The idea of a special issue on autonomy in agrarian studies, politics and movements then was triggered by discussions within the Agrarian Change Working Group at the IIPPE annual conference in Lisbon and Pula. We followed this up with a workshop with contributors, hosted by Kees Jansen, at Wageningen University in the Netherlands in December 2019, just before the pandemic. This was a unique workshop where we debated, as social scientists, ontological and epistemological questions: the current nature of capitalism, its different manifestations in rural settings across the world, the ways different rural groups are inserted within it, and the struggles that different agrarian movements have led to resist it economically, politically and culturally. Coming from different theoretical traditions or positions, we had different understandings of markets and market relations, the role of collective action as well as the dialectical relationship between agency and structure.

This lack of consensus has been preserved in the Special Issue as well, which we hope can contribute to an inter-paradigm debate within agrarian studies on this topic. At the same time, in keeping with the tradition of the Journal of Agrarian Change, the different uses of the term (and the perspectives on) autonomy have been critically discussed from a critical agrarian political economy approach and placed within contexts of contradictory and complex class, ethnic and gender relationships.

The contributions critically analyse and assess different experiences of autonomy (peasant, indigenous, women, and guerrilla) by focusing on the varying spheres from which autonomy is sought (the market, the state, development, patriarchy) and on the type of collective action adopted by the different groups (economic, political, ethno-cultural). It includes contributions covering Latin America, the Middle East, and South-East Asia that are organised around the following four themes:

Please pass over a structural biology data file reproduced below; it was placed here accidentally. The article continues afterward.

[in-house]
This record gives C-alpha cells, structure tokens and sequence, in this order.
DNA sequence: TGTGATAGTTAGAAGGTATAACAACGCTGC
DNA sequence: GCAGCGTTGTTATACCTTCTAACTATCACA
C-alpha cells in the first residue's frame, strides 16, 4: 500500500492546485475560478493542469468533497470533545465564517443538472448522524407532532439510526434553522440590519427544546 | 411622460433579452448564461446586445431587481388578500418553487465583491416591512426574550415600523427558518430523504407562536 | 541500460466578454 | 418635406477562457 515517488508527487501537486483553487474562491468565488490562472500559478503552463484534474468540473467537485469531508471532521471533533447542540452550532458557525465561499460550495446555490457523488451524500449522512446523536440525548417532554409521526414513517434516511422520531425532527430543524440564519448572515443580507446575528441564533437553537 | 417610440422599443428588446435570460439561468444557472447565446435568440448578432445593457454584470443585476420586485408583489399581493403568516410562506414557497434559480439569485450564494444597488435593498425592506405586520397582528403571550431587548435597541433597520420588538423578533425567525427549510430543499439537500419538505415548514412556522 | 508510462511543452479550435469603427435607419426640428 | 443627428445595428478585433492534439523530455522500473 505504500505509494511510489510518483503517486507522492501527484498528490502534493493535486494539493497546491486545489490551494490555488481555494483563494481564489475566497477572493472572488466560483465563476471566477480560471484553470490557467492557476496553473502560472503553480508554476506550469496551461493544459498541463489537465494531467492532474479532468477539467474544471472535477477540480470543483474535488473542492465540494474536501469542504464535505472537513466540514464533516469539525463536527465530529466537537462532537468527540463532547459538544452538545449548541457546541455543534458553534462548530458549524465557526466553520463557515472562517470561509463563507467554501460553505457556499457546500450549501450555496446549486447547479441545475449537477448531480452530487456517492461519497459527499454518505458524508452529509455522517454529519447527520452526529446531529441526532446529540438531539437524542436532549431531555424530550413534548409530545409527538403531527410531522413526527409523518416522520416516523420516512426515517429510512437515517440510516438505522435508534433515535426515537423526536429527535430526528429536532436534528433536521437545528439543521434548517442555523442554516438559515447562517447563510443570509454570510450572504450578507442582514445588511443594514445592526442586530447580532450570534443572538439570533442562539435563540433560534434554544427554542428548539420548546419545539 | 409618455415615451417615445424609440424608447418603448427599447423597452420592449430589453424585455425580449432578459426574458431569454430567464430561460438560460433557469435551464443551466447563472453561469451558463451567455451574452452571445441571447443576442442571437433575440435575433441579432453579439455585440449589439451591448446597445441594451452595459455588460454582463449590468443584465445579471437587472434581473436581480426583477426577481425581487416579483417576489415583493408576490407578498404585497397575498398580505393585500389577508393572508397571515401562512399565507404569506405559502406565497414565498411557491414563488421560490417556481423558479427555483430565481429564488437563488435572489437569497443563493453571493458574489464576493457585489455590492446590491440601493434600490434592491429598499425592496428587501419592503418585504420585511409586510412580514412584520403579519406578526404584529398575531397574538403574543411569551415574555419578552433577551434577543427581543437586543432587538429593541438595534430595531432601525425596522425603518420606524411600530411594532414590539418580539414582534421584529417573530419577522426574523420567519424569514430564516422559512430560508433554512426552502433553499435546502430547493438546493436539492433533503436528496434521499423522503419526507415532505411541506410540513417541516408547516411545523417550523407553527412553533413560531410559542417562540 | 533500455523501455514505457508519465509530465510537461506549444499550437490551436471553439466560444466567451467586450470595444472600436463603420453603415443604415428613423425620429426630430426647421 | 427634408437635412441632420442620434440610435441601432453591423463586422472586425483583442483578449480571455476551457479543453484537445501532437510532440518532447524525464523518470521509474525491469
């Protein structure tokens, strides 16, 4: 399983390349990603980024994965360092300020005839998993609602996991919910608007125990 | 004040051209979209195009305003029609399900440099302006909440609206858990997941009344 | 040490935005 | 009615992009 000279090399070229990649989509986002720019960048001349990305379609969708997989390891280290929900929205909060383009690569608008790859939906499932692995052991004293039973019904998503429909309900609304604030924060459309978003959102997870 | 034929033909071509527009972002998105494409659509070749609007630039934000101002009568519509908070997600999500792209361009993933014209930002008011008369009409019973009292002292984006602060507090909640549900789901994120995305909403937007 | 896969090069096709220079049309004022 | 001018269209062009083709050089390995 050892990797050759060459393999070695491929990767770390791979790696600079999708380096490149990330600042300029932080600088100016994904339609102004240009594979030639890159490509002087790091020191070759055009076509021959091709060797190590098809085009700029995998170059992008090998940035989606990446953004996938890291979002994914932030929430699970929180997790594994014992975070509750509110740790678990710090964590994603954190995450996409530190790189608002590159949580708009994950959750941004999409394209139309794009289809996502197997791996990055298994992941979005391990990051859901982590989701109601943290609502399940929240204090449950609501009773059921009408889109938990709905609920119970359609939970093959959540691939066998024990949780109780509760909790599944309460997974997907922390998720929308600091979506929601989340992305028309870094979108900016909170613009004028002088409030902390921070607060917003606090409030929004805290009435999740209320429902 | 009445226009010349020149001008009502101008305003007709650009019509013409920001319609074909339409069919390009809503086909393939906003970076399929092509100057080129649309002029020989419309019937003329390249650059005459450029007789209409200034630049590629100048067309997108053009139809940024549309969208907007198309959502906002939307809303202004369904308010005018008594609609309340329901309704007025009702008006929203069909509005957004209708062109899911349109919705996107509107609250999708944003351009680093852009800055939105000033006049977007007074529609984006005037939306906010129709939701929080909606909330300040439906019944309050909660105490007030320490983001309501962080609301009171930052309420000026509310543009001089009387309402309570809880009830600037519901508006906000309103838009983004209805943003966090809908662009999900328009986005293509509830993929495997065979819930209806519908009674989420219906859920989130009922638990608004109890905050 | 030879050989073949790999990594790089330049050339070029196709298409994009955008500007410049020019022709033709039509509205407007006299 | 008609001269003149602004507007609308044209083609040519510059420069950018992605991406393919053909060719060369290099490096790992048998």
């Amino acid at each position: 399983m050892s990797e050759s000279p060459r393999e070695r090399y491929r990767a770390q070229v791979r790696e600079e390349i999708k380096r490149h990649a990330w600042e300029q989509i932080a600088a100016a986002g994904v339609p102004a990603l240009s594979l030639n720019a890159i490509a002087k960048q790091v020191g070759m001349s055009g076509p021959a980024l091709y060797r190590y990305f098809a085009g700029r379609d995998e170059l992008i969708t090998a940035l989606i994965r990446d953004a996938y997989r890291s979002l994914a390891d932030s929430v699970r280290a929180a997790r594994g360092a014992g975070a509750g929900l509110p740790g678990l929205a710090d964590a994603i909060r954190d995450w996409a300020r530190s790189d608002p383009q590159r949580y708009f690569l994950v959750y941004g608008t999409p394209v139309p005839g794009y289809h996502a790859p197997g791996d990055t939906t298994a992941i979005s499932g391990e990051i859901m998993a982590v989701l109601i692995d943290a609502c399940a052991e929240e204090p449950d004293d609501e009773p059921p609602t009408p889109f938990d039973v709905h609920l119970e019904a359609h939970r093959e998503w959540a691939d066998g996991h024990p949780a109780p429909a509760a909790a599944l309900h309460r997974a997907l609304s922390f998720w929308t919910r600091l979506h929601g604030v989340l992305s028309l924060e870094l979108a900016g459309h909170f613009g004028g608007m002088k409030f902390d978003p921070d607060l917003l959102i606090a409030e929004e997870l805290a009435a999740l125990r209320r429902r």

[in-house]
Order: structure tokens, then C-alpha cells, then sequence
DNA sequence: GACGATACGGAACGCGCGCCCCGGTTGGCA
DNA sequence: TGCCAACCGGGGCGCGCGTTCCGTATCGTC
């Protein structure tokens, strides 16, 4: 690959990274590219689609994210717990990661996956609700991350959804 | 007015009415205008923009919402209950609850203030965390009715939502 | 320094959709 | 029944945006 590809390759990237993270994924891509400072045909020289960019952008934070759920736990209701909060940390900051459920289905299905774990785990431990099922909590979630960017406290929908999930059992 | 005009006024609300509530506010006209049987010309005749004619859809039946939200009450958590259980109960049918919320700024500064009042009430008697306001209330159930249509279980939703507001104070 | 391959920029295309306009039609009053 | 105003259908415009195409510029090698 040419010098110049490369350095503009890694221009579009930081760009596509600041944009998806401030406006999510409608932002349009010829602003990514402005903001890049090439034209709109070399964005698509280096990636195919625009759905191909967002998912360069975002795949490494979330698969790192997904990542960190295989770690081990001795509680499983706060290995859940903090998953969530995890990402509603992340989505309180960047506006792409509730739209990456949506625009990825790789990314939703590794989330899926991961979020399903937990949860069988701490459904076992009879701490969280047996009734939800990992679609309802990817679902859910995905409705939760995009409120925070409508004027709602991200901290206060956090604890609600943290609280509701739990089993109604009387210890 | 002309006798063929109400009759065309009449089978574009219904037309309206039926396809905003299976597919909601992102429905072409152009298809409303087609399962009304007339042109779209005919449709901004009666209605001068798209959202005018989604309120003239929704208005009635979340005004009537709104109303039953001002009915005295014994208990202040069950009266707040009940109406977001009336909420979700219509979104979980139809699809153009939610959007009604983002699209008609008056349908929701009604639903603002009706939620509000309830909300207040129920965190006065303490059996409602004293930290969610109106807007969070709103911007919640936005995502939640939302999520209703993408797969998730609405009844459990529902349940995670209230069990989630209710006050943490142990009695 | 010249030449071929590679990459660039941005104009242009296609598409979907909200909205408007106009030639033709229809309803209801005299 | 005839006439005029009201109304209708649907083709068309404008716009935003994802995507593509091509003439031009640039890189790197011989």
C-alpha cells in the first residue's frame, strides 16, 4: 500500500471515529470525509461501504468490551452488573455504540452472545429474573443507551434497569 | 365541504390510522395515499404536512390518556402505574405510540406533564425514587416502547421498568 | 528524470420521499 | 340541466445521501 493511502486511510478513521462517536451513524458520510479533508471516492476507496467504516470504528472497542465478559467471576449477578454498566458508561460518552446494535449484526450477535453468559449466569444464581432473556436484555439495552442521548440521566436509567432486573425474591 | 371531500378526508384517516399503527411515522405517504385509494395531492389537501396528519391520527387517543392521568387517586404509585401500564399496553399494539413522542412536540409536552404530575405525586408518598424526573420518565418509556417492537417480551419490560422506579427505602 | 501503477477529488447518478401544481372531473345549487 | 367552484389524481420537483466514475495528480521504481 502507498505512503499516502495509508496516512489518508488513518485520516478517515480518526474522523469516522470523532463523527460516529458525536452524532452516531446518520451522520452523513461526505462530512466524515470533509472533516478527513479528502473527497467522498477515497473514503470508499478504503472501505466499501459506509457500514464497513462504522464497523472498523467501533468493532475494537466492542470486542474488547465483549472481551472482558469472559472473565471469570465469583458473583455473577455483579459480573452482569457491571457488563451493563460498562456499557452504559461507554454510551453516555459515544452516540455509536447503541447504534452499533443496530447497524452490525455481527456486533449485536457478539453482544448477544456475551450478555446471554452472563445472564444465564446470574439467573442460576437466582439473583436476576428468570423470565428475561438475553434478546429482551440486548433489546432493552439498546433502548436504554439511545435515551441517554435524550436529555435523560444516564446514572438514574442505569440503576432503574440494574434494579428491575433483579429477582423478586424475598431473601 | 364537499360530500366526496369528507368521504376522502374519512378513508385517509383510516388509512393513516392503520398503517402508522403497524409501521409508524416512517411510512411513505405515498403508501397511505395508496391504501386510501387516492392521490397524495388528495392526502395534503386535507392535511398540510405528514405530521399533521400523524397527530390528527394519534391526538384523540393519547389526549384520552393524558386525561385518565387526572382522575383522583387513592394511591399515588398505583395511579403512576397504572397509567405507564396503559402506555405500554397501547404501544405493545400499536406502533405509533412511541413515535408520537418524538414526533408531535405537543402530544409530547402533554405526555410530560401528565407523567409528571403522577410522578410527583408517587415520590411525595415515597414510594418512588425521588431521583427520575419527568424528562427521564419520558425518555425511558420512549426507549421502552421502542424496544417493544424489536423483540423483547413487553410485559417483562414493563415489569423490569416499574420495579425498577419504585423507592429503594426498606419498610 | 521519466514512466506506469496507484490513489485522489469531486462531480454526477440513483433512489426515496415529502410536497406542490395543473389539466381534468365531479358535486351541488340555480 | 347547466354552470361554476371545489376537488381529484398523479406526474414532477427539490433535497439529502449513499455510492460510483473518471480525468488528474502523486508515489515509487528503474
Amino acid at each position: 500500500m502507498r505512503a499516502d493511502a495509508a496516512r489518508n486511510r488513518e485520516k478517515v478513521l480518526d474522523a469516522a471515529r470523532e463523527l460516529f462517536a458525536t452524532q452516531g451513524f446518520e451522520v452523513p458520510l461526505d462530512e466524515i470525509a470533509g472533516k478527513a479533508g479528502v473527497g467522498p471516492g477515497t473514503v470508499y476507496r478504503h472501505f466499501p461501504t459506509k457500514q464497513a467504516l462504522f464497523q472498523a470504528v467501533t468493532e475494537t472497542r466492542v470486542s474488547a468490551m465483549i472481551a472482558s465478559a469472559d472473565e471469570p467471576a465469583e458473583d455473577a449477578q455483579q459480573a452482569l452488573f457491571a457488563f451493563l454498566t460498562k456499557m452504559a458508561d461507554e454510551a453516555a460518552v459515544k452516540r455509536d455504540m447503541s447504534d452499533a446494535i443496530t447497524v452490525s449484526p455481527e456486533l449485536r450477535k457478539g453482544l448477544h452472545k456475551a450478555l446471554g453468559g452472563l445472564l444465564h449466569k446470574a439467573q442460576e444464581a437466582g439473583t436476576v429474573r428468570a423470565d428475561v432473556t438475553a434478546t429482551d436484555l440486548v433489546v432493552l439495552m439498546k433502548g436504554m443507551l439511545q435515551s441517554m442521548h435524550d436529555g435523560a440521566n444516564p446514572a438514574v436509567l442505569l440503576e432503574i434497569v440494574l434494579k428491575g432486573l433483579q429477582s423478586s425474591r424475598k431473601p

i) Capitalism in the Countryside and in Agricultural Production: The first discussion of autonomy revolves around a critical assessment of the type of agency that emerges around the demand and search for autonomy and the conditions that make it possible. Characterisations of contemporary capitalism in the countryside, the nature of small-scale farming, and the class position and consciousness of subaltern agricultural producers are central to this discussion. Natarajan and Brickell engage with feminist scholarship on women’s reproductive labour and combine it with Henry Bernstein’s critique of the notion of the autonomous ‘peasant’. They explore how the deeper market integration of women in rural Cambodia, through distress sales of land or use of land as collateral for microfinance borrowing, simultaneously renders women more dependent on markets whilst also constituting a temporary path towards an aspirational autonomy. Jansen, Vicol, and Nikol, on the other hand, develop a critique of van der Ploeg’s book The New Peasantries which presents the struggle for autonomy as central to the peasant condition. They dissect the book’s peasant bias, the usefulness of the notion of autonomy in a human society saturated with social relationships and the neglect of the complexities of agrarian class formation and differentiation at the local level.

ii) Autonomy from the Market or via the Market: The second discussion of autonomy has to do with the different ways of conceptualising markets, especially the relationship between capitalist relations and non-capitalist relations. Sankey shows how different histories, levels and types of market integration within Colombia lead to different kinds of exposure to the imperative of the market and responses to the crisis of small-scale agriculture triggered by neoliberalism. Using the case of O Circuito, an extended market in Brazil constructed by a peasant movement and its urban allies, the paper by van der Ploeg and Schneider develop the notion that autonomy is a political collective project that can rest on the construction of ‘nested markets’.